Climbing Technology Nimble and Lime QuickdrawsFrom £14 to £16.50, added Oct/2010, see all Climbing Technology news & reviews
Reviewed by Toby Archer
As friends have been about to set off up a route, I've pinched all their quickdraws off their harnesses and replaced them with the CT draws and then quizzed them on their return to terra firma as to what they thought. "Yeah, well, ummm... they're fine aren't they?" has been the standard response. Nothing flashy, nothing amazing but, resolutely, nobody has had a bad word to say about them.
So, a little more description is order. Both the Nimble and Lime draws are plain-gate karabiners: a straight gate at the top, and a bent gate at the business end. The Limes are small, classic offset D shape krabs and weigh a very reasonable 43g per 'biner.
The Nimbles are bigger, slightly heavier at 50g, and have a kinked back bar giving both a wider gate opening and making the krab slightly easier to steady for a clip. For those old enough to remember some classic 90s gear, the Nimbles are quite reminiscent of DMM Truclips: a much-loved design.
The Limes I used came with short dyneema slings with a nifty plastic widget that holds the bent gate krab firmly in place for clipping. My Nimbles came with the same length but wider nylon slings, making them slightly more comfortable to grab when bolt to bolting. The Nimble draws, reflecting their bigger size, are also stronger with a 10kn gate open strength compared to the Lime's 8kns, which makes them as strong as current top-of-the-line sport krabs from the likes of DMM and Petzl. Both models have great keylock gate designs making them less likely to catch on anything when clipping and that makes stripping sport climbs a breeze.
"...Climbing Technology look set to provide the more established brands in the UK, both domestic and imported, some healthy competition...."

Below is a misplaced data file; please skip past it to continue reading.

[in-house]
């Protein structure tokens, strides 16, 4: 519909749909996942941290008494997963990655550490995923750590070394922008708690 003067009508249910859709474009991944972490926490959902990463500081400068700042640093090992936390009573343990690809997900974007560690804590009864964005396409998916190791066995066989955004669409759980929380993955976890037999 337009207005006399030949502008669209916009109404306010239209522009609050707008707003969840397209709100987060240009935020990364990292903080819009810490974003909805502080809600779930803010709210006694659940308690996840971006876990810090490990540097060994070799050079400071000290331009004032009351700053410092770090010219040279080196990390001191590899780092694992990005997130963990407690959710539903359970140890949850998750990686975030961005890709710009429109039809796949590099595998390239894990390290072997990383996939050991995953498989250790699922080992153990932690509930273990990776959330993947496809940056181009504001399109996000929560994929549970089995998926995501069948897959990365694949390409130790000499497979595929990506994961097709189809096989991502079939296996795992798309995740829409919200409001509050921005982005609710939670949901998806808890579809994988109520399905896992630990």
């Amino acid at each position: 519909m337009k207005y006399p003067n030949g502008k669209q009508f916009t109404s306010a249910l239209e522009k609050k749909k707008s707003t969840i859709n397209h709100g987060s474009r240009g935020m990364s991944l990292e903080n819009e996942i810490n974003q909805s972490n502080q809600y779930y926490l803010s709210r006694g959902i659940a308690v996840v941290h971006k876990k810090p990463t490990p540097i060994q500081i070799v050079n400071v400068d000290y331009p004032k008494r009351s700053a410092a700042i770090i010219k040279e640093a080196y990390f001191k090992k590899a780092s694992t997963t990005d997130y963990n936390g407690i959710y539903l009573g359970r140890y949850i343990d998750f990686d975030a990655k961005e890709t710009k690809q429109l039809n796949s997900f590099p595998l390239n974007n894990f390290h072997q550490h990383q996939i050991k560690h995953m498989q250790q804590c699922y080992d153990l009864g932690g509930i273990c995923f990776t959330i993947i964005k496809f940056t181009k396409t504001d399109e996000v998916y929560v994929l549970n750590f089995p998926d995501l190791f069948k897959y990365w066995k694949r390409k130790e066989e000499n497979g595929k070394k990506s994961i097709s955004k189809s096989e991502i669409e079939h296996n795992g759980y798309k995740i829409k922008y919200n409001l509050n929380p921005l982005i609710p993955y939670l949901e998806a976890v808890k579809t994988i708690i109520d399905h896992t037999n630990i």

Overall, the Nimble is more clearly designed as a sport climbing draw, and in that role it does very well, while not costing too much. The Lime quickdraw is probably designed as more of an all-rounder for anyone who favours a plain-gate style over wiregates. They may feel a little small in the hand for some but I could still clip them ok with medium weight ice climbing gloves on and the pronounced nose helps locate the rope in the right place to push it through the gate when using them on sport routes. Smaller size of course also means lower weight.
The biggest drawback with the Lime quickdraws I received to review is that they only came with 10cm slings. While this works fine in many cases, most trad climbers like to also have some longer floppier quickdraws to make gear lifting out less of a possibility. CT are soon offering the same krabs but with the option of 12, 17 or 22 cm dyneema slings, or 12 or 17 cm nylon slings, so look now to be on to a winner with climbers looking for lightweight, non-wiregate 'biners for all sorts of different climbing. The Nimble draws are also now sold with the same option of three different length dyneema, and two different lengths of nylon slings. Both quickdraws will be available in either coloured or slightly cheaper polished finishes. Many will be happy to take the advantages of different sling lengths.
So, in conclusion, both the Nimble and Lime quickdraws are solid products with few downsides. It is great that you can now get them with a mix of sling lengths unlike the ones I tested that all came with short slings. Those with big hands might find the Limes a little small (although they aren't as small as things like BD Neutrinos and DMM Phantoms) otherwise it's all good. Climbing Technology look set to provide the more established brands in the UK, both domestic and imported, some healthy competition. And for the climber shopping for new gear, that can only be a good thing.
- Lime Quickdraws from £14 to £16.50
- Nimble Quickdraws from £14 to £16.50
MORE INFO: on the Climbing Technology website
About Toby ArcherToby Archer is based in Finland, where he works as a researcher specialising in terrorism and political Islam.
He describes himself as an "international politics think-tanker, perennial PhD student, hopeless but enthusiastic climber, part-time gear reviewer, often angry cyclist, idealist, cynic."
Climbing keeps him from getting too depressed about politics. He blogs about both at:
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